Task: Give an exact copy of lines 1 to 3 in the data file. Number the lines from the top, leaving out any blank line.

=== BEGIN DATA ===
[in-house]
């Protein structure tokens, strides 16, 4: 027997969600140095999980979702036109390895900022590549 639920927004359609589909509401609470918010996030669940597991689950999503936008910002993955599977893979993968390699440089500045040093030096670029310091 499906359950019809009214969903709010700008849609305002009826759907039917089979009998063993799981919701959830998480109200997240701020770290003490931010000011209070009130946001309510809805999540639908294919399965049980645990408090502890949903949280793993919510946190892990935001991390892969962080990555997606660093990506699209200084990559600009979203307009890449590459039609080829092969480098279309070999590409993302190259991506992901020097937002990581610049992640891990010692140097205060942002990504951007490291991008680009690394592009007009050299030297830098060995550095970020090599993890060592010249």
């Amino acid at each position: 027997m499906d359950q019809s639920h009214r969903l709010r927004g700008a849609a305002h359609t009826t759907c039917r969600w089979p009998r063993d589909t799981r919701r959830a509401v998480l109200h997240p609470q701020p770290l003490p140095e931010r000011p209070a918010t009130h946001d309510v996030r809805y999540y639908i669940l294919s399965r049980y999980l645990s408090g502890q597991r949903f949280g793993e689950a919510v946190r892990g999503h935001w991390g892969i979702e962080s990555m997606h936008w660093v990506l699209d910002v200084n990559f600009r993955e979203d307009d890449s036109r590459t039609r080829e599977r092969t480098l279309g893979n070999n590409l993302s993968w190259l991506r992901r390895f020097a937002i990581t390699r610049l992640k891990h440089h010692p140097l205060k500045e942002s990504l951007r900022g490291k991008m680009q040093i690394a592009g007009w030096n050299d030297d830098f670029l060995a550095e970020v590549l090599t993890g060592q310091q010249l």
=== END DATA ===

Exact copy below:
[in-house]
């Protein structure tokens, strides 16, 4: 027997969600140095999980979702036109390895900022590549 639920927004359609589909509401609470918010996030669940597991689950999503936008910002993955599977893979993968390699440089500045040093030096670029310091 499906359950019809009214969903709010700008849609305002009826759907039917089979009998063993799981919701959830998480109200997240701020770290003490931010000011209070009130946001309510809805999540639908294919399965049980645990408090502890949903949280793993919510946190892990935001991390892969962080990555997606660093990506699209200084990559600009979203307009890449590459039609080829092969480098279309070999590409993302190259991506992901020097937002990581610049992640891990010692140097205060942002990504951007490291991008680009690394592009007009050299030297830098060995550095970020090599993890060592010249």
């Amino acid at each position: 027997m499906d359950q019809s639920h009214r969903l709010r927004g700008a849609a305002h359609t009826t759907c039917r969600w089979p009998r063993d589909t799981r919701r959830a509401v998480l109200h997240p609470q701020p770290l003490p140095e931010r000011p209070a918010t009130h946001d309510v996030r809805y999540y639908i669940l294919s399965r049980y999980l645990s408090g502890q597991r949903f949280g793993e689950a919510v946190r892990g999503h935001w991390g892969i979702e962080s990555m997606h936008w660093v990506l699209d910002v200084n990559f600009r993955e979203d307009d890449s036109r590459t039609r080829e599977r092969t480098l279309g893979n070999n590409l993302s993968w190259l991506r992901r390895f020097a937002i990581t390699r610049l992640k891990h440089h010692p140097l205060k500045e942002s990504l951007r900022g490291k991008m680009q040093i690394a592009g007009w030096n050299d030297d830098f670029l060995a550095e970020v590549l090599t993890g060592q310091q010249l």